By: Kathy Lohse

*This is part four of a six-part series exploring Projects with Purpose. Find part three here. 

How do we tap into the knowledge of our local community?

After multiple prototype iterations, the students brought up the need to test their final design. They asked for an engineer to check the design and give feedback. Using CommunityShare, we invited Calvin Clark an engineer and Borton parent, to come meet with a group of students and give feedback about the basic design.

Calvin, a local engineer, gives the Shooting Stars feedback on their prototype.

The students gave Calvin an overview of the project, shared their prototype and asked for feedback. Calvin complimented them on their material choice of rebar. He introduced students to the idea of having triangles in the structure to help make it more stable. Then the students presented the information to their classmates. After incorporating the feedback, I took all the notes, drawings and photos to my husband who built the structure frame out of rebar. With a frame ready to go, the students realized they would need to involve the rest of the school community. 

How do we build support from our school community?

To start, The Shooting Star Room students wrote letters to all the classrooms and the Borton Community to explain the purpose of the sculpture and to request the help of the community to watch over and protect the sculpture.  

Evanee, a 2nd grader and catalyst for the project, keeps track of the 100 hearts

Sheila, The Shooting Star Room teacher, and I introduced the idea of how many sculptures and benches at Borton are dedicated to people who have changed Borton. The students decided to dedicate the art sculpture to Karen Hobson, a former Borton teacher, and to ask her family and friends to come design hearts in her honor. Inviting these people into the project helped the students to “get helpers” (one of the tasks the students initially thought of) because glazing and designing the 100 hearts was an enormous task.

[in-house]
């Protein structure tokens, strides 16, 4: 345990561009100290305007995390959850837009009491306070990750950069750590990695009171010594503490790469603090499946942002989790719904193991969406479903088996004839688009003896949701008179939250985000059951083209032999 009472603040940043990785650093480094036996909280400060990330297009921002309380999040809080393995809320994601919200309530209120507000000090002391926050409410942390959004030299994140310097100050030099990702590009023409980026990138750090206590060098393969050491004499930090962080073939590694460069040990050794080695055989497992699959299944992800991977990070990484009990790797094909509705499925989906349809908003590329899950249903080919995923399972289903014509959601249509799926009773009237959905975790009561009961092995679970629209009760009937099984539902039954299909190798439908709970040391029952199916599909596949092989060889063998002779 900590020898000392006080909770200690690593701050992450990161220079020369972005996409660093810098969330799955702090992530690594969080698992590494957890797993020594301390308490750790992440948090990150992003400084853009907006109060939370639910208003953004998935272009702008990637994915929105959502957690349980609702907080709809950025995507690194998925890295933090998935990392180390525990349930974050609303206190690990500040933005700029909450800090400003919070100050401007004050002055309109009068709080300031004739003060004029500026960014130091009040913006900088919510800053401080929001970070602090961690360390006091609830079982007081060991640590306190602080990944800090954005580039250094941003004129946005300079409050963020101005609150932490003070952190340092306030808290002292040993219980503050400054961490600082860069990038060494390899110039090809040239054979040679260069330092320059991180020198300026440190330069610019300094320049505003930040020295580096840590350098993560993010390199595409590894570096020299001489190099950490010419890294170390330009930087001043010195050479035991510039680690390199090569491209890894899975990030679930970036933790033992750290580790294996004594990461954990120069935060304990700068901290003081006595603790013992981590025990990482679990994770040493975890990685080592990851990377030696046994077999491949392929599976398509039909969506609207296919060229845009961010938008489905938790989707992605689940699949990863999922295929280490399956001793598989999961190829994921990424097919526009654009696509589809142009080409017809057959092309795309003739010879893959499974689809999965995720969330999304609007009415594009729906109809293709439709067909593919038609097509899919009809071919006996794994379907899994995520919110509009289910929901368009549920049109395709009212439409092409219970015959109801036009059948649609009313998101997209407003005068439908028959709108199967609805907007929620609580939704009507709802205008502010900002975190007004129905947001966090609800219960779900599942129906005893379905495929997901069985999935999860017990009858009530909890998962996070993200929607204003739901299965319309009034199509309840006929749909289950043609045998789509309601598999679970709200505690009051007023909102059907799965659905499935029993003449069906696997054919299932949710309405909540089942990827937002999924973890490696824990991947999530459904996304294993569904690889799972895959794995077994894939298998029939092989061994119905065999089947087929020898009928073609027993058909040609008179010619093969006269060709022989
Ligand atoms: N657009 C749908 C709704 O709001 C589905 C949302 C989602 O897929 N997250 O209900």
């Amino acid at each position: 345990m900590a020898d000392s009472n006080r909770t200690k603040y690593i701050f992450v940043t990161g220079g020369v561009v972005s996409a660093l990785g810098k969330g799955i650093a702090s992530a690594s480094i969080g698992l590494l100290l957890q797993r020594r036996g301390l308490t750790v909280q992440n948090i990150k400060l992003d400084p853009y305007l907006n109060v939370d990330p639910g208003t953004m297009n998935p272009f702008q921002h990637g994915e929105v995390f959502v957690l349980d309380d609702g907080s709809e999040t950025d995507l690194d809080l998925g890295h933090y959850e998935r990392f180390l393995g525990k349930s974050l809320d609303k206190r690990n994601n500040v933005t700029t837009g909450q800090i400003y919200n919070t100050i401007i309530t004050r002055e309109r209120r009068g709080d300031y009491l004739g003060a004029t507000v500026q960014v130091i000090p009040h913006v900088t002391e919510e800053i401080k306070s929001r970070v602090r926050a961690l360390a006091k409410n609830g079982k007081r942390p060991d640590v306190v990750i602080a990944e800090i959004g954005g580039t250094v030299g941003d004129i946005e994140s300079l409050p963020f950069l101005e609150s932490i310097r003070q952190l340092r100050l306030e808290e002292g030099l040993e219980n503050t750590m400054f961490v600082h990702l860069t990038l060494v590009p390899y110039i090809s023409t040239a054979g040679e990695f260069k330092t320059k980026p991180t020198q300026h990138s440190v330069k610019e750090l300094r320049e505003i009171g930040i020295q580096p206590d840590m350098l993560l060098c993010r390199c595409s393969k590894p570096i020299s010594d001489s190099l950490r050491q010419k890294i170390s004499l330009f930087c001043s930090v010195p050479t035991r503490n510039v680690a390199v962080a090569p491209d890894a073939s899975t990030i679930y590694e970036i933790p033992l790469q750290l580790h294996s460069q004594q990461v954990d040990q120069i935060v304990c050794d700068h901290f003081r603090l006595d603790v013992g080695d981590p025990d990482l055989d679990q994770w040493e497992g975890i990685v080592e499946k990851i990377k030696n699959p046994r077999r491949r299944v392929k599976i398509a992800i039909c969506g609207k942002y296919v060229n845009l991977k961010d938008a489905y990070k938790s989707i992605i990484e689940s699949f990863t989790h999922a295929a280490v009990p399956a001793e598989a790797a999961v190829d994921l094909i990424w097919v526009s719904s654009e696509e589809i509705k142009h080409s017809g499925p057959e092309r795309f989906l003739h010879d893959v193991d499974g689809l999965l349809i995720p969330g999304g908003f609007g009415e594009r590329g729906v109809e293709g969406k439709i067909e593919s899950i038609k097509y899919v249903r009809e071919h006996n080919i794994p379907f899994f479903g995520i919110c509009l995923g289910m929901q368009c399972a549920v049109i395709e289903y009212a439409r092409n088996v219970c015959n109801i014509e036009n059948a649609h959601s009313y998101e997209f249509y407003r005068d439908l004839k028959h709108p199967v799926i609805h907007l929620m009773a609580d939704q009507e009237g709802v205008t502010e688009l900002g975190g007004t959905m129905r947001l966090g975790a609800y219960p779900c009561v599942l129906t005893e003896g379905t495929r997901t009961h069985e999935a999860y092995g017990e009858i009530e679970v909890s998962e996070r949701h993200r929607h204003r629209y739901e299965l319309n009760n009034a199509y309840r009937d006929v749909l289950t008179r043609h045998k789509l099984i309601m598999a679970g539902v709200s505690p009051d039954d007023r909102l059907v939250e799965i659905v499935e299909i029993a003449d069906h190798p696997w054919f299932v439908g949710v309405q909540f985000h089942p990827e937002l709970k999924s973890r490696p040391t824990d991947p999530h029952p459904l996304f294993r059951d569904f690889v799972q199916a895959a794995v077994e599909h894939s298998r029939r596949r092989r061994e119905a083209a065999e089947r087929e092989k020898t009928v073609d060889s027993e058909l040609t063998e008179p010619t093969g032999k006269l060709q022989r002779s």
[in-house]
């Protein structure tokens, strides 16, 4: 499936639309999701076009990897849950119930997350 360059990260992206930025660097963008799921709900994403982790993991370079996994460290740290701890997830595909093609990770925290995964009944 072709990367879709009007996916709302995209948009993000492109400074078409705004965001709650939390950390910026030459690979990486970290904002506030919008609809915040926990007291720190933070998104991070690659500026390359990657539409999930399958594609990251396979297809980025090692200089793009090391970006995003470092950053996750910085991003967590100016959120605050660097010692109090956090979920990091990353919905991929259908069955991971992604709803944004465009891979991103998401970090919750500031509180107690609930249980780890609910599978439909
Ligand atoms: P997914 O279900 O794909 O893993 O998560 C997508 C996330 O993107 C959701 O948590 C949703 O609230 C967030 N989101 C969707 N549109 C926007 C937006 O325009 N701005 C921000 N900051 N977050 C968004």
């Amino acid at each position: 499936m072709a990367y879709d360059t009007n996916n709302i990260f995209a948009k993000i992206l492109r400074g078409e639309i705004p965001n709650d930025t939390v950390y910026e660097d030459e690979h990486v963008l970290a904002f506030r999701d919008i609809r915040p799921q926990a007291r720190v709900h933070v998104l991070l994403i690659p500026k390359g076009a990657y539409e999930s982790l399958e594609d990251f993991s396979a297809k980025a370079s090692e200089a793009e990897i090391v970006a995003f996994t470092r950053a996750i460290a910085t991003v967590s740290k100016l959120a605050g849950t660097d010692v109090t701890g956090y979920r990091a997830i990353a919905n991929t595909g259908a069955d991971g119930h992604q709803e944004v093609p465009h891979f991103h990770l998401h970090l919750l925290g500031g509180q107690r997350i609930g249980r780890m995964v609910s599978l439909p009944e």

Some of the students asked if any students at Borton had Miss Karen as a teacher. We had six fifth graders who had Karen in first grade. The Shooting Stars invited these students to design a heart for their former teacher. One of the most touching moments of the project was observing a small group of second graders explaining the 100 Heart sign in chart to the fifth graders and how to create their own unique designs on the hearts. The fifth graders were attentive to the second graders, followed their directions and then expressed their gratitude to them for being included. 

A 5th grader who had Miss Karen designing a heart in her memory.

The staff from Borton and Karen’s family were invited by me to come and design a heart in her honor. Again the second graders took charge of assisting in the sign in process and explaining the process of the design process. 

Wondering what happened after all 100 hearts were designed? Find out more about the next phase –


  • I like, I wish, What if… Use these statement starters as a quick feedback protocol for students or community members to offer their thoughts. To make it anonymous, write statements on sticky notes and post them on the work.


  • CommunityShare provides teachers an opportunity to connect with local community members who can serve as mentors, project collaborators, guest speakers, content-area consultants, student competition judges, field trip hosts, and more.

About the Educators:

Kathy Lohse is the PBL Coordinator at Borton Magnet School. Sheila Encinas is the teacher in The Shooting Star room. Borton Magnet School, in Tucson, Arizona, prioritizes Project-Based Learning and Systems Thinking.

You must be logged in to post a comment.